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Renting versus buying

In recent memory the debate between buying and renting had been seriously one-sided.

In recent memory the debate between buying and renting had been seriously one-sided. The simple truth was that, unless you were planning on leaving the province with no option or desire to rent your property, buying was almost certainly the way to go. Of course the most important factor that made this reasoning logical was the fact that the difference between your rental payment and your mortgage payment on a given property was so close that it just made good sense to try and build your own equity rather than help someone else pay off their mortgage.

Today it seems many potential purchasers have forgotten the benefits of buying over renting, as part of the mass hysteria that has, to an extent, gripped our economy.

Please don’t misunderstand. Our economy is certainly in a recession. However, it’s one thing to understand that falling into a lion’s den can have grave consequences, but it’s quite another to be afraid of the boogeyman! The second most common fear associated with purchasing a home today is job security. The first of course is the state of our market but I’ve already written several articles recently on that topic, so let’s examine this second most significant obstacle towards achieving your goal of owning your own home, this time around.

The prospect of losing your primary, and in many cases only, source of income is a significant and real concern for most of us and especially in today’s economy. However, does that concern validate the number of people looking at renting versus buying? The answer may surprise you, especially when you re-examine the true state of our real estate market.

Suppose our friend Bob falls victim to downsizing and now poor Bob has lost his primary flow of income. Would poor Bob be in a better position if he was renting, or if he was making mortgage payments? If Bob was truly living hand-to-mouth I would suggest that renting was his better option, simply because he can pick up and run without having to worry about another dime, outside his security deposit. Assuming of course the lease was in his favour. However if Bob, like most Torontonians, had the benefit of a modest savings account that could be dipped in to if absolutely necessary, poor Bob wouldn’t be nearly as poor, if he owned.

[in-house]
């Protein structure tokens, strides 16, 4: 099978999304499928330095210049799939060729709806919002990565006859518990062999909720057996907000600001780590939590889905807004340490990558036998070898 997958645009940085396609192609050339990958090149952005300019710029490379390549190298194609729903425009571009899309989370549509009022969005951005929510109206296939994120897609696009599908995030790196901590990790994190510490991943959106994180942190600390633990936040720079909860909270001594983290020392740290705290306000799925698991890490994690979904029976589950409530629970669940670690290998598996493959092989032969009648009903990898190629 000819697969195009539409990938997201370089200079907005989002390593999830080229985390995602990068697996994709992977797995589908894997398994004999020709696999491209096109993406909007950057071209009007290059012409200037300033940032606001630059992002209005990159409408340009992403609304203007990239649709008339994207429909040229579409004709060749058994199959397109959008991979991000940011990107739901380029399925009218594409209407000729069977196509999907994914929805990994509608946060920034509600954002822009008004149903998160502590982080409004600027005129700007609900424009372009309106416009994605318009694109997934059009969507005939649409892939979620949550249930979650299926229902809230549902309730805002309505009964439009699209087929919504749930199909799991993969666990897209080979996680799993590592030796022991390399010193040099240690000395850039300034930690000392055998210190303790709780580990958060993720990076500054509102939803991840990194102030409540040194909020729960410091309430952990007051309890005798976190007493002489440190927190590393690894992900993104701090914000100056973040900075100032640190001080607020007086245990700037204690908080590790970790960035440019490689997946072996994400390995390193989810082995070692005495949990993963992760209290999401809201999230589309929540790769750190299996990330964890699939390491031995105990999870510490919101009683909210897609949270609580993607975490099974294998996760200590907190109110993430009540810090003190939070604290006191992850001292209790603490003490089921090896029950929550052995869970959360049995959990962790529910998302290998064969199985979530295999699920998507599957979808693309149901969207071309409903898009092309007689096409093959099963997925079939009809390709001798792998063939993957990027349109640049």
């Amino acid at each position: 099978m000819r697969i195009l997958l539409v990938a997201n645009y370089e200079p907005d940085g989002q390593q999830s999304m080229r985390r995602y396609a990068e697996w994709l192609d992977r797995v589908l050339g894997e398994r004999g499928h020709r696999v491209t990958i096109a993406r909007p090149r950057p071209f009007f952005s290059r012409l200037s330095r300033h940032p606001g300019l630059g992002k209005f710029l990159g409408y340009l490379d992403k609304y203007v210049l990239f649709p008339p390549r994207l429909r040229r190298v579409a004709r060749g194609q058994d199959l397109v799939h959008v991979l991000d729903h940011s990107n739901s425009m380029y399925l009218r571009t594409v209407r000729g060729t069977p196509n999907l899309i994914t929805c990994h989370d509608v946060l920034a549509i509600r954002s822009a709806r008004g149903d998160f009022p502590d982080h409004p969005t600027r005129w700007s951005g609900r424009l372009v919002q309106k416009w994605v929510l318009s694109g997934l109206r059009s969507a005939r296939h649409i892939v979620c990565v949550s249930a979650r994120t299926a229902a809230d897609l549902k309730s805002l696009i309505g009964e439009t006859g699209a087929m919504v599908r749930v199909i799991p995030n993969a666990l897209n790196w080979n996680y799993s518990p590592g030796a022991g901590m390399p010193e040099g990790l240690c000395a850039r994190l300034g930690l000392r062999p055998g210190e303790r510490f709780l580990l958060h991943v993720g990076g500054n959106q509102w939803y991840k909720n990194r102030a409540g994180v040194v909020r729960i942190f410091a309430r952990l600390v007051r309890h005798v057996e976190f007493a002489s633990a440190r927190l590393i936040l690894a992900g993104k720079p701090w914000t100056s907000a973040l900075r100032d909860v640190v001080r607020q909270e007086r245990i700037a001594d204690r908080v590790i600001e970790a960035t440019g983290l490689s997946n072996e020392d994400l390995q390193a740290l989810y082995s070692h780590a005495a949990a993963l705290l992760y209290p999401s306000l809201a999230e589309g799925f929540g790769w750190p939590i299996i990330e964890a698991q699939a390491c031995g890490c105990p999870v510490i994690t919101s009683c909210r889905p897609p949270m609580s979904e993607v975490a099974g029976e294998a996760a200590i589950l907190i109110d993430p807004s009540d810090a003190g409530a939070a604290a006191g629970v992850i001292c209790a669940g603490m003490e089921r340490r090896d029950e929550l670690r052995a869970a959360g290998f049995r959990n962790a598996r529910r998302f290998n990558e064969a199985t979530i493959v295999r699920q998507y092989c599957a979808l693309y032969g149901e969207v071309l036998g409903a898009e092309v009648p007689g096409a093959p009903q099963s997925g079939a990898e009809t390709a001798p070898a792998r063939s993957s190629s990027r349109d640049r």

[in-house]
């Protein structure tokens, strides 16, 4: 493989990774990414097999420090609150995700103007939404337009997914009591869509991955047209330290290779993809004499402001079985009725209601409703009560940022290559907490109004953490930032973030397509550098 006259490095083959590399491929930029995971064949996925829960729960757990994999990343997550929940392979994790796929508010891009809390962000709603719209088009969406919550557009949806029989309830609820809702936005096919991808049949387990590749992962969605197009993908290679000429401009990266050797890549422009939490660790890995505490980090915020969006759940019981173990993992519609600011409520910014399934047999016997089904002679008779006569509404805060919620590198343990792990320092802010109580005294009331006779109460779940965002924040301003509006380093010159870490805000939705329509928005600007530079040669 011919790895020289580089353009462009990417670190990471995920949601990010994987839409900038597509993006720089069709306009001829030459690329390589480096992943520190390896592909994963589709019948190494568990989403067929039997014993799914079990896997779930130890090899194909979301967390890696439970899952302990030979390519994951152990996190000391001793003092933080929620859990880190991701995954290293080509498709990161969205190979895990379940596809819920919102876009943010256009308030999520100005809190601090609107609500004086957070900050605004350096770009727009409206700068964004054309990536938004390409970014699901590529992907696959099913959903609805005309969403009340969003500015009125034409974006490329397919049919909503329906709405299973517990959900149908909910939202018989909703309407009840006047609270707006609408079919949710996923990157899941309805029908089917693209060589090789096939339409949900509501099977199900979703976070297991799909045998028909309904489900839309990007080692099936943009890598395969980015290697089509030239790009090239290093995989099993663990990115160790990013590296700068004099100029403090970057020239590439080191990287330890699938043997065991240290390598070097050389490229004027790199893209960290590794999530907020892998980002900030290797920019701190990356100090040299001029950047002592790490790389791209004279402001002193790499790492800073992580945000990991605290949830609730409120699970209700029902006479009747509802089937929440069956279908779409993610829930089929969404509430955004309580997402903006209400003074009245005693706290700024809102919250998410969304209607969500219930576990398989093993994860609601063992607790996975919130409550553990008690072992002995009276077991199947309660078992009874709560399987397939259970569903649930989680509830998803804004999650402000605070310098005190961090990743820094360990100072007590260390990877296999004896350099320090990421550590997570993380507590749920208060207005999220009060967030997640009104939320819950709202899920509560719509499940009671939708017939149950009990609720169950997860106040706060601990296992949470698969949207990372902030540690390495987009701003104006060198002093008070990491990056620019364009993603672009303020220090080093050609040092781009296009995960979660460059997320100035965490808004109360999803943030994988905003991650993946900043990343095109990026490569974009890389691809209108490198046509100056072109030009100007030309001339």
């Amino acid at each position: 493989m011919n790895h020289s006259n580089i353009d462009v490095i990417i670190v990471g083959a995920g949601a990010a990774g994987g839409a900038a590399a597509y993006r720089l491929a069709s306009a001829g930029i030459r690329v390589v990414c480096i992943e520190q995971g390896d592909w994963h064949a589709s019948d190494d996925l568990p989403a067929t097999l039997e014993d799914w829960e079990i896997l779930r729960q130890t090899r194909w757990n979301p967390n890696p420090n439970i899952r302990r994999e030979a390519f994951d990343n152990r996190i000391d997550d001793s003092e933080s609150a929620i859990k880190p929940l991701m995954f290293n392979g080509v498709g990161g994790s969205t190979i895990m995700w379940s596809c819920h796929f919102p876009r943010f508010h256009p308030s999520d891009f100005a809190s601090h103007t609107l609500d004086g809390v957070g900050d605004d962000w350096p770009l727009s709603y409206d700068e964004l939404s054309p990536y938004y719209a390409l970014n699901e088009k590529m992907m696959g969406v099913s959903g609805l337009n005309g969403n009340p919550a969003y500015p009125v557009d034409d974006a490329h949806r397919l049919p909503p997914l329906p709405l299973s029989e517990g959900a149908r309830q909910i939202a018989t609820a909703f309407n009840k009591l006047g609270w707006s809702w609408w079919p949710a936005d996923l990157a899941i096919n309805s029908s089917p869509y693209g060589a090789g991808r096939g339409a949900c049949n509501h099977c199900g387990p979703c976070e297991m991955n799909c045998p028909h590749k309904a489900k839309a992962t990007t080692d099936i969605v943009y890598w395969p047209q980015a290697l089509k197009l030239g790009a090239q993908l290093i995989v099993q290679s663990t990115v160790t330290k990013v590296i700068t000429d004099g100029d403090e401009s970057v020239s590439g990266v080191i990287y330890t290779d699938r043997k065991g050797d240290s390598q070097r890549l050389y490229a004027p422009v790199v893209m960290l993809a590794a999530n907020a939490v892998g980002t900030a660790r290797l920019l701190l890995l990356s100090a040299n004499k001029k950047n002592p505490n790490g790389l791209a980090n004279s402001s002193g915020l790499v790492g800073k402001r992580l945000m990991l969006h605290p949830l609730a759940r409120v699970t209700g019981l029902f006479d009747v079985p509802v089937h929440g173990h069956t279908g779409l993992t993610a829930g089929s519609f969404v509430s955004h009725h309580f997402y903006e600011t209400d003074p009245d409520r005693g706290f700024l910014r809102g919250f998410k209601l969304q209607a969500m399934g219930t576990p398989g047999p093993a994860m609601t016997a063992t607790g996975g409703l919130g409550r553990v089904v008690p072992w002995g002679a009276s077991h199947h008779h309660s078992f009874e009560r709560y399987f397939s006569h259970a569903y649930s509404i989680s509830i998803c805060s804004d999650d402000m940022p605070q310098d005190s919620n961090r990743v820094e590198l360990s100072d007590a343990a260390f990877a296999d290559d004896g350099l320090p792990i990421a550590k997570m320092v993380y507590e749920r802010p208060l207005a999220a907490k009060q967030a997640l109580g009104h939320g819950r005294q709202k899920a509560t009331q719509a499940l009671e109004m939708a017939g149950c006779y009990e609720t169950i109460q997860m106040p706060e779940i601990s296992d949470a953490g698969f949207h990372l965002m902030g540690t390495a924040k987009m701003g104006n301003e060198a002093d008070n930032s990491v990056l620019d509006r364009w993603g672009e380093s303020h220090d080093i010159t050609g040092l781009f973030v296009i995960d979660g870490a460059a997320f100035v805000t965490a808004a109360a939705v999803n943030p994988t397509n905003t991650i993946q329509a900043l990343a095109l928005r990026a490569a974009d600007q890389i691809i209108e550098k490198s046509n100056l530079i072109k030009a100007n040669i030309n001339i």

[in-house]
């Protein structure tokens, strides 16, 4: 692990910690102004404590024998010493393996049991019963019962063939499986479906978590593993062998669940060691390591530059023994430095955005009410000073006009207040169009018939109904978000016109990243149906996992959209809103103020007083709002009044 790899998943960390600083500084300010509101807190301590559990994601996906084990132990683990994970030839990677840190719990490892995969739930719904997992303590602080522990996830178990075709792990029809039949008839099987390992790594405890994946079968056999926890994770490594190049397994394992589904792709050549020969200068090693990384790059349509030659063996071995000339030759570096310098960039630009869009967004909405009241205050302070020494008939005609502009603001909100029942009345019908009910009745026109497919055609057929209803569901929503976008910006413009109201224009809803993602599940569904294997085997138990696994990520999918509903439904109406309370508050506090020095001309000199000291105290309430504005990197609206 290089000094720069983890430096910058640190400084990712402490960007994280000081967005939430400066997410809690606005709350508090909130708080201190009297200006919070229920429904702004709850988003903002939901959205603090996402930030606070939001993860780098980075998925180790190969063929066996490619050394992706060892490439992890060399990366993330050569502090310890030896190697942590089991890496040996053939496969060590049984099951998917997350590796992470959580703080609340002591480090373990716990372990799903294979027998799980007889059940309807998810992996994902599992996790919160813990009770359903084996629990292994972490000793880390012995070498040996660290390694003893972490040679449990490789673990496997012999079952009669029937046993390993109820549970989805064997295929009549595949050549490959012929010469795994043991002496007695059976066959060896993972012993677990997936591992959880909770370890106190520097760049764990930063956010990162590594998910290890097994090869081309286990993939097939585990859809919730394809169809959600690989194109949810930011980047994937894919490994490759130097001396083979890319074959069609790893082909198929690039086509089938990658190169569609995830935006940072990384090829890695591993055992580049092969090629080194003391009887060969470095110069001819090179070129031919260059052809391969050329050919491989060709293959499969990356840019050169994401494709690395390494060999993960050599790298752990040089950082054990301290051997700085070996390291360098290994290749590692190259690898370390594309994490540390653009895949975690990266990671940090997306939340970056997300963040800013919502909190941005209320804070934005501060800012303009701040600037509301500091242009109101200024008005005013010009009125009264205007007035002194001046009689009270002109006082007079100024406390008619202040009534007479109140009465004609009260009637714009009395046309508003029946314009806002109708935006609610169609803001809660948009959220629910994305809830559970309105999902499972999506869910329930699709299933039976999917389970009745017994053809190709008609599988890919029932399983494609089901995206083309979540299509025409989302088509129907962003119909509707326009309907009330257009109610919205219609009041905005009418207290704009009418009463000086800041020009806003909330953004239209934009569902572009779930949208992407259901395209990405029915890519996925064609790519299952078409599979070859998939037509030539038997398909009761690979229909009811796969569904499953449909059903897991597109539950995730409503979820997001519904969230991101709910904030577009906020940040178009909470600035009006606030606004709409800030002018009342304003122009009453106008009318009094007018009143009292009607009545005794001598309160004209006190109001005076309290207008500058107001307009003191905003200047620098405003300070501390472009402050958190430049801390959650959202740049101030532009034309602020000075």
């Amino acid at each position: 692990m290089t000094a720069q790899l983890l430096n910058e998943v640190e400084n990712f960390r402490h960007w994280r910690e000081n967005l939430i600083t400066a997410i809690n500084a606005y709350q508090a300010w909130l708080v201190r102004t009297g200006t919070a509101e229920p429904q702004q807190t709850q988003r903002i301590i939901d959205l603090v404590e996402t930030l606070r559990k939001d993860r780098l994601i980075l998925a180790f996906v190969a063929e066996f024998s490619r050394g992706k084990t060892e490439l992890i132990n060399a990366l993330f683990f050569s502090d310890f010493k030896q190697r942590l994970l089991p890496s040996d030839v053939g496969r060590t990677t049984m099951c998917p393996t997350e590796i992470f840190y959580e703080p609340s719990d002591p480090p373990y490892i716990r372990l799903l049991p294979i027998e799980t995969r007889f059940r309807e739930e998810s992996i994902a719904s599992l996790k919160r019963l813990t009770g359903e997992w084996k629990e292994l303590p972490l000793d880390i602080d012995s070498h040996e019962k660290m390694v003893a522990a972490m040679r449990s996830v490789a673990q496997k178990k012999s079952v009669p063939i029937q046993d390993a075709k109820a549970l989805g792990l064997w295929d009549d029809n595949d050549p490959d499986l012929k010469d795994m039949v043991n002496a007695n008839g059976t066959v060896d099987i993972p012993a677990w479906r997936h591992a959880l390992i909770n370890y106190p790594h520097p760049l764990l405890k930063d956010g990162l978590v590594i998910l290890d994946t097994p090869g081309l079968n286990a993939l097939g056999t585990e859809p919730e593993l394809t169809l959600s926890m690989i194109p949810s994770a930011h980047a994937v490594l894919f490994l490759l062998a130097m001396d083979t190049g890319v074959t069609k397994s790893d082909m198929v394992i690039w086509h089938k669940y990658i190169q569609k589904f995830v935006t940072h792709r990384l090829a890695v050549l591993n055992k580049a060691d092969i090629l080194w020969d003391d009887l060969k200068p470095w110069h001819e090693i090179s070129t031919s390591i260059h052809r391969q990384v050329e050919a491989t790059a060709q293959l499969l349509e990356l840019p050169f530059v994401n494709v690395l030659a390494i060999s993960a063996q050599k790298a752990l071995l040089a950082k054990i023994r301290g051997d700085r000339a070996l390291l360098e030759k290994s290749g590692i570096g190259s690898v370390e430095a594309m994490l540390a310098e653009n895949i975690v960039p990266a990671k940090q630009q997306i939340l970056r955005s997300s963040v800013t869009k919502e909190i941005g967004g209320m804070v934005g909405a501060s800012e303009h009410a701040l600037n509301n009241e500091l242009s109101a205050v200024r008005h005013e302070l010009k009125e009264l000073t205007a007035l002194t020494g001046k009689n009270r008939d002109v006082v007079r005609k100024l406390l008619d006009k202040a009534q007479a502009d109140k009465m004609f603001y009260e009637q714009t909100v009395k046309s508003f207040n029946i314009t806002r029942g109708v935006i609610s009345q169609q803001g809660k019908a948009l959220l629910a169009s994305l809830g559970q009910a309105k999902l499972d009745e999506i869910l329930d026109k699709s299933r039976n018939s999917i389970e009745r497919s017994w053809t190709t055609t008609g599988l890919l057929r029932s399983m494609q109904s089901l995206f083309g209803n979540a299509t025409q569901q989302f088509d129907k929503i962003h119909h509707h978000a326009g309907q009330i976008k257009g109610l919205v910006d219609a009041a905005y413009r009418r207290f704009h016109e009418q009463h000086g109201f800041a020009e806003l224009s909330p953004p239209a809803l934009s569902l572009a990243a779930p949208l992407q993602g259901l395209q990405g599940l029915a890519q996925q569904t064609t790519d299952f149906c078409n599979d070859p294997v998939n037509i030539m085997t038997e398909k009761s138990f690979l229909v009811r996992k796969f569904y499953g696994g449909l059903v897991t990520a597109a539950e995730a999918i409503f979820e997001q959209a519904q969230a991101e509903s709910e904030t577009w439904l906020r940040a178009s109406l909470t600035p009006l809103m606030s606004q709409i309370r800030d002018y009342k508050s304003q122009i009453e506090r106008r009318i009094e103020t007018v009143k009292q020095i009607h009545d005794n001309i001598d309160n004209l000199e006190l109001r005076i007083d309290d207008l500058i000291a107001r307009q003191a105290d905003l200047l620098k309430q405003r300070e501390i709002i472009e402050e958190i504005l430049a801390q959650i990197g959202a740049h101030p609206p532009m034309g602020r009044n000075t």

If Bob owned a home, he could maintain the home, along with the equity and rent savings, for as long as possible. If he was going to seek a loan, or temporary help from parents, he’d be feeding that money back into himself, at least, rather than ensuring that his landlord was continuing to make his money. At the end of the day if Bob needed to sell, so long as Bob purchases wisely, his home will be aided by the wide-spread stabilization of prices in many parts of the GTA, which means Bob would not end up nearly as poor as you might think.

Now, having said all of that, if Bob is in a situation where the prospect of losing his job means that he will likely have to forfeit the home and declare bankruptcy then no, buying is not the better option. In that situation Bob would be better off living hand-to-mouth in a rental that he could wipe his hands clean at the drop of a pink slip. But if Bob feels that losing the house is not the main reason for concern, and that it is more of a monthly cash flow dilemma, Bob would do well to remember that the gap between mortgage and rent payments, given today’s admirably low interest rates and buyer’s market, has not been more favourable to purchasers in almost half a decade.

If you have any questions about anything discussed in this article feel free to contact Amit at amitp@roges.com.

– Amit is a Realtor/Developer with Re/Max. amitp@rogers.com

 
 
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